Taps are one of my biggest enemies in OCD. I cannot just check the tap is off and walk away. I have to go back.
And I have to stare at it to make sure there are no drips. Ten seconds is usually enough for me to know I’m good.
It is mentally exhausting.
- The fear of flooding or wasting water
- Constantly checking any room with taps in them
- Long staring compulsions and never feeling a check is good enough
- Having bad anxiety when going to work
- My struggle to leave the house for long periods i.e vacation
The fear of coming home to a flooded house…not worth thinking about. It’s easier to over-think and over-check than to over-pay for the water damage.
If you find yourself constantly checking taps in OCD, you certainly aren’t alone.
I can see from my analytics that this is a form of OCD a lot of people struggle with. I can just give support where possible and walk alongside you.
When Tap/Flooding OCD started
I cannot remember a moment in which this was triggered, instead it probably emerged day by day via anxiety in general.
My mind does a great job of finding things to worry about, and providing pretty detailed thoughts about what it will be like when it happens.
What makes tap checking OCD so stressful is the number of taps (and rooms) to check.
The kitchen sink, the bathroom sink, the bath and shower. The ritual is probably more of a cycle around the house and by the time you get to that final tap, it is hard to remember where you even started.
Sundays would be an OCD nightmare…
I work in a luxury residential building full time. My company looks after the public areas, we organize move ins/outs and provide security.
40 floors, 300+ apartments, God knows how many taps.
Sundays we are also required to check all the vacant apartments waiting to be sold, making sure everything is in perfect working order.
Windows and doors. Lights, locks and taps.
For someone like me, this is an OCD nightmare.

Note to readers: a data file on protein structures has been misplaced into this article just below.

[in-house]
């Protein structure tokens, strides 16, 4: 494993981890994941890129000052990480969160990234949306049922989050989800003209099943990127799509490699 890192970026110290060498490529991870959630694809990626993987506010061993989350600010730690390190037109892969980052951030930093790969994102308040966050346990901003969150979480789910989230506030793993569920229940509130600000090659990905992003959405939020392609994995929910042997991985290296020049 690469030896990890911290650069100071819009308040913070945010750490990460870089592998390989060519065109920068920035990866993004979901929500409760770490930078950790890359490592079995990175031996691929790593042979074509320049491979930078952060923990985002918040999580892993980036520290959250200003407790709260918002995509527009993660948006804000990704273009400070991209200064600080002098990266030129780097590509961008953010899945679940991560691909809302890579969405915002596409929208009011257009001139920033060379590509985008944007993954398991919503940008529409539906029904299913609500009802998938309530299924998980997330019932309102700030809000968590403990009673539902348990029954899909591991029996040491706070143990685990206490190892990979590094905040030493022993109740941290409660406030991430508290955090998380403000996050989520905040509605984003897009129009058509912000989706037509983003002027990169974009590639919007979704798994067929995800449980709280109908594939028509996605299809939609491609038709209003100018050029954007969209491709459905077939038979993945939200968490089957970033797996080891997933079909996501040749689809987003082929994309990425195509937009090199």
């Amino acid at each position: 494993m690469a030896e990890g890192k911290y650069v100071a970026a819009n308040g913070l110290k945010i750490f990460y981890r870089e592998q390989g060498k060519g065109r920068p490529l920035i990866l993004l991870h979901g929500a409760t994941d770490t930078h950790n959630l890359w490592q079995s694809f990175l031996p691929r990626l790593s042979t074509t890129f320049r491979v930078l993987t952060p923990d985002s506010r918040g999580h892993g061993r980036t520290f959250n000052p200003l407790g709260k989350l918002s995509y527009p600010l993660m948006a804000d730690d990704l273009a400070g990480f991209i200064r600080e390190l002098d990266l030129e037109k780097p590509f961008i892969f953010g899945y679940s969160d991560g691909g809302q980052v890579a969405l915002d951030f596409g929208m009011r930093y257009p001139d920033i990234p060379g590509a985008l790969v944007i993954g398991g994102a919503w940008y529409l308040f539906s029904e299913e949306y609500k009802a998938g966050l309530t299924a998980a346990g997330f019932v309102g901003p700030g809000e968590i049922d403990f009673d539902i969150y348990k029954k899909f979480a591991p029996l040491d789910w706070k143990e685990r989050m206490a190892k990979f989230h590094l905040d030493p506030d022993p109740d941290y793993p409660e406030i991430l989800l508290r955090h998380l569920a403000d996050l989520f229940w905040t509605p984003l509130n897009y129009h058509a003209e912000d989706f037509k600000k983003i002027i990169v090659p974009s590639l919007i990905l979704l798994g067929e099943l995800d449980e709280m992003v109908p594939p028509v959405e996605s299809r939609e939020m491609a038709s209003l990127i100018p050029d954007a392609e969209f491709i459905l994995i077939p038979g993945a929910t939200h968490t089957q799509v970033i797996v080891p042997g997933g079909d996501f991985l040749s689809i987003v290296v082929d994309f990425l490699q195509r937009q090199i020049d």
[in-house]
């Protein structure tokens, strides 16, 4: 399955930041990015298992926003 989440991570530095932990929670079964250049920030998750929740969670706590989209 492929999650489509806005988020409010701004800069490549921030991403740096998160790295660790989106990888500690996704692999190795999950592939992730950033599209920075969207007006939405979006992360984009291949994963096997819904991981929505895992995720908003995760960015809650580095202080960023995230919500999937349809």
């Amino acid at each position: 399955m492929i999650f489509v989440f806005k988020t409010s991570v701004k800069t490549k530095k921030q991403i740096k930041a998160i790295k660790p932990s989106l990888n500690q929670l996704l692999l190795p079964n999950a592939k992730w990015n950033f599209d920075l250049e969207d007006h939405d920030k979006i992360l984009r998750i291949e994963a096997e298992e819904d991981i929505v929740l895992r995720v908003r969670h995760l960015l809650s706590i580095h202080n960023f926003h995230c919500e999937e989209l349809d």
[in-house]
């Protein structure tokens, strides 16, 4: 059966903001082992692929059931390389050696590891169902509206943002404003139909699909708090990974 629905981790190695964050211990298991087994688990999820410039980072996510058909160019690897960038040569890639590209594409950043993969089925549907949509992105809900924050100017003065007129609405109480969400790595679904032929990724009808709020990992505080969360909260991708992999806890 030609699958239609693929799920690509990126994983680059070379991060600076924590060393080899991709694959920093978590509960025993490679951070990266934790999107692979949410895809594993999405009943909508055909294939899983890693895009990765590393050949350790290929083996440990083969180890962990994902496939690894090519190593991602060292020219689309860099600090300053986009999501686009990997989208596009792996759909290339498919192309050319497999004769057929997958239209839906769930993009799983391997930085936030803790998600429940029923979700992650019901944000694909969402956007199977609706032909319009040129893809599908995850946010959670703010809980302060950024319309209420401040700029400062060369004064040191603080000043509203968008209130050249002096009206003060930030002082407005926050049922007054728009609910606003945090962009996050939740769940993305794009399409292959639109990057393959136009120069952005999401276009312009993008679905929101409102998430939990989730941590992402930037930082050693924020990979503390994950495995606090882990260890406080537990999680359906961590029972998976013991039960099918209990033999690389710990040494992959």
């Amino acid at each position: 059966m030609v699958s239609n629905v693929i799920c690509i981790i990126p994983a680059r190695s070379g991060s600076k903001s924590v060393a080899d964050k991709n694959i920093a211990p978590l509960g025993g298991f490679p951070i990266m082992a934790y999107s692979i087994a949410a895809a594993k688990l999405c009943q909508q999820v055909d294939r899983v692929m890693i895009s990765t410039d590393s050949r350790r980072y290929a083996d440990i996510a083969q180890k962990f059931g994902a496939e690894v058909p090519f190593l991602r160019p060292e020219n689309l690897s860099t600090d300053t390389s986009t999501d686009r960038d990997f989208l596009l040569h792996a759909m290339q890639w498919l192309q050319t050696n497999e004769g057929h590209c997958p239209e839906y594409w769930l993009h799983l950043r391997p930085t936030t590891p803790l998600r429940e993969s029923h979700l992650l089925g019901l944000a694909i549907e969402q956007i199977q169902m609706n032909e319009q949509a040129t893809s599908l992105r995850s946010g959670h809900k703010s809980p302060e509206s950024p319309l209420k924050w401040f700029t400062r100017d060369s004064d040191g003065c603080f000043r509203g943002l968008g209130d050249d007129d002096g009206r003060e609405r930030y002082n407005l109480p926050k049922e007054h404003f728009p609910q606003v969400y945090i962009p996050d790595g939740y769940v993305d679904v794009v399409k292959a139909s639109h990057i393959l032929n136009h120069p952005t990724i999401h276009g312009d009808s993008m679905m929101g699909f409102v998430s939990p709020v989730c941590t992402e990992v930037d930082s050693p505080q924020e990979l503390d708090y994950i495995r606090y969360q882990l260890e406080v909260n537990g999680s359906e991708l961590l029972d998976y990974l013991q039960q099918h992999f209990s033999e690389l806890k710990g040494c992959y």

Turning every tap on, only to turn them of, room by room… brought on absolute mental exhaustion.
What made the checks more anxiety-inducing was knowing I was potentially the only one to enter that apartment until the next Sunday checks. I had to be certain everything was off, and my doubts increase tenfold.
Tap checking isn’t so bad in public areas
If I know someone will be using those taps within 30 minutes or so, I am at ease.
Bathrooms at work, or in a restaurant. In fact my checks aren’t really bad at home if I have visitors… not just to hide my OCD but also because I know the rooms will be used frequently.
The worst case scenario is I leave a tap on, and someone will notice in a few short minutes.
I will still check, but it is more of a ‘normal’ check if that is a thing.
Turning off my mind
I know the tap is off. I know it would be damn hard for it to cause a problem even if it was running.
That little hole in the sink? That has my back. It always has done.
When I was brushing my teeth and the TV caught my eye. When I passed out drunk as a college student right before taking a shower.
The days before tap checking OCD took over, there was never a flood. And there probably won’t be.
But me saying that and my OCD listening, that is a different story.
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